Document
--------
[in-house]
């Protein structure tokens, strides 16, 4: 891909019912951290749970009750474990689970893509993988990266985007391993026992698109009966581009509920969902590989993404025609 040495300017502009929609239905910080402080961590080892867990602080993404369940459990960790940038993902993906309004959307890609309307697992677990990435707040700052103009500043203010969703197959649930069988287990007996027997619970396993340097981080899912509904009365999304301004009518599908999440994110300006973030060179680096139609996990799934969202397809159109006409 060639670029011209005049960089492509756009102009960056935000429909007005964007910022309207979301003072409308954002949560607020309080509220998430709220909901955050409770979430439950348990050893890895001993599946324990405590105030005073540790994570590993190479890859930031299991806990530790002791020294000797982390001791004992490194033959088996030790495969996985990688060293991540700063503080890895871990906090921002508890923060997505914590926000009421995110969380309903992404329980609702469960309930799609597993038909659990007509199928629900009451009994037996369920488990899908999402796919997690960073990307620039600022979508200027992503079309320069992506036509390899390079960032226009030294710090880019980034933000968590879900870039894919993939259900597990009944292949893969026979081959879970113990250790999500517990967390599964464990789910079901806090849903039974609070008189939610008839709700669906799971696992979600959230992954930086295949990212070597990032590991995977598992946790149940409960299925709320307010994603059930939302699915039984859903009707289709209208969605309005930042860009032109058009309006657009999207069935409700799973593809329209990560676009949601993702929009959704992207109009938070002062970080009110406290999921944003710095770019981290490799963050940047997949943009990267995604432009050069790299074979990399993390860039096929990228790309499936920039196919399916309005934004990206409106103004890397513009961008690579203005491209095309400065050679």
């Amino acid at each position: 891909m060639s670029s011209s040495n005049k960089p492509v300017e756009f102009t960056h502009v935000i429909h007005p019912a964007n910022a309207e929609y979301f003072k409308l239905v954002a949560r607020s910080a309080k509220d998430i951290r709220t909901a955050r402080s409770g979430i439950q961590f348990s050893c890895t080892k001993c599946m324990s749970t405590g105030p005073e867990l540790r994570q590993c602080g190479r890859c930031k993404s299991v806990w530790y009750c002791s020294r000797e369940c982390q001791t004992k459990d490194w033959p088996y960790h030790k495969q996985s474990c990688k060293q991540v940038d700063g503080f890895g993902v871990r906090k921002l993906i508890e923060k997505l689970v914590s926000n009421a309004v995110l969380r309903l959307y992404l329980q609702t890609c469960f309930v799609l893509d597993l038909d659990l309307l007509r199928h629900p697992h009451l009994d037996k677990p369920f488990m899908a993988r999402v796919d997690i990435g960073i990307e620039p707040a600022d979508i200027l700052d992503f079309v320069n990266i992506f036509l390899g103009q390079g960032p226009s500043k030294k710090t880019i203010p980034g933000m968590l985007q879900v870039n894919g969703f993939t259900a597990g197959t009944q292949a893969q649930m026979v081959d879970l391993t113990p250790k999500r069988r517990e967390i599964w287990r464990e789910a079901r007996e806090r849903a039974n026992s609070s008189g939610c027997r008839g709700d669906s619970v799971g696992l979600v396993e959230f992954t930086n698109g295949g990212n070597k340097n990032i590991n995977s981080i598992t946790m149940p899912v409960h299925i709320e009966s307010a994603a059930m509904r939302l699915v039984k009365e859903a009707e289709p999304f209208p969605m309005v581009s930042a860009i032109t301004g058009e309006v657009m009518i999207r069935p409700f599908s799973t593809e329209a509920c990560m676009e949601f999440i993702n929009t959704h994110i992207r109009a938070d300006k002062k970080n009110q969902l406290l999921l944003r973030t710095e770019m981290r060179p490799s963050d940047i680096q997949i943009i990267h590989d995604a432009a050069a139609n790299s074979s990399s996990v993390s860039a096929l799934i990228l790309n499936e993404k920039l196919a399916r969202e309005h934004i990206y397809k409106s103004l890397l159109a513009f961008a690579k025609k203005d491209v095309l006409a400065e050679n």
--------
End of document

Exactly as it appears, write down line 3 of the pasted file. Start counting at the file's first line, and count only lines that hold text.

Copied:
């Amino acid at each position: 891909m060639s670029s011209s040495n005049k960089p492509v300017e756009f102009t960056h502009v935000i429909h007005p019912a964007n910022a309207e929609y979301f003072k409308l239905v954002a949560r607020s910080a309080k509220d998430i951290r709220t909901a955050r402080s409770g979430i439950q961590f348990s050893c890895t080892k001993c599946m324990s749970t405590g105030p005073e867990l540790r994570q590993c602080g190479r890859c930031k993404s299991v806990w530790y009750c002791s020294r000797e369940c982390q001791t004992k459990d490194w033959p088996y960790h030790k495969q996985s474990c990688k060293q991540v940038d700063g503080f890895g993902v871990r906090k921002l993906i508890e923060k997505l689970v914590s926000n009421a309004v995110l969380r309903l959307y992404l329980q609702t890609c469960f309930v799609l893509d597993l038909d659990l309307l007509r199928h629900p697992h009451l009994d037996k677990p369920f488990m899908a993988r999402v796919d997690i990435g960073i990307e620039p707040a600022d979508i200027l700052d992503f079309v320069n990266i992506f036509l390899g103009q390079g960032p226009s500043k030294k710090t880019i203010p980034g933000m968590l985007q879900v870039n894919g969703f993939t259900a597990g197959t009944q292949a893969q649930m026979v081959d879970l391993t113990p250790k999500r069988r517990e967390i599964w287990r464990e789910a079901r007996e806090r849903a039974n026992s609070s008189g939610c027997r008839g709700d669906s619970v799971g696992l979600v396993e959230f992954t930086n698109g295949g990212n070597k340097n990032i590991n995977s981080i598992t946790m149940p899912v409960h299925i709320e009966s307010a994603a059930m509904r939302l699915v039984k009365e859903a009707e289709p999304f209208p969605m309005v581009s930042a860009i032109t301004g058009e309006v657009m009518i999207r069935p409700f599908s799973t593809e329209a509920c990560m676009e949601f999440i993702n929009t959704h994110i992207r109009a938070d300006k002062k970080n009110q969902l406290l999921l944003r973030t710095e770019m981290r060179p490799s963050d940047i680096q997949i943009i990267h590989d995604a432009a050069a139609n790299s074979s990399s996990v993390s860039a096929l799934i990228l790309n499936e993404k920039l196919a399916r969202e309005h934004i990206y397809k409106s103004l890397l159109a513009f961008a690579k025609k203005d491209v095309l006409a400065e050679n």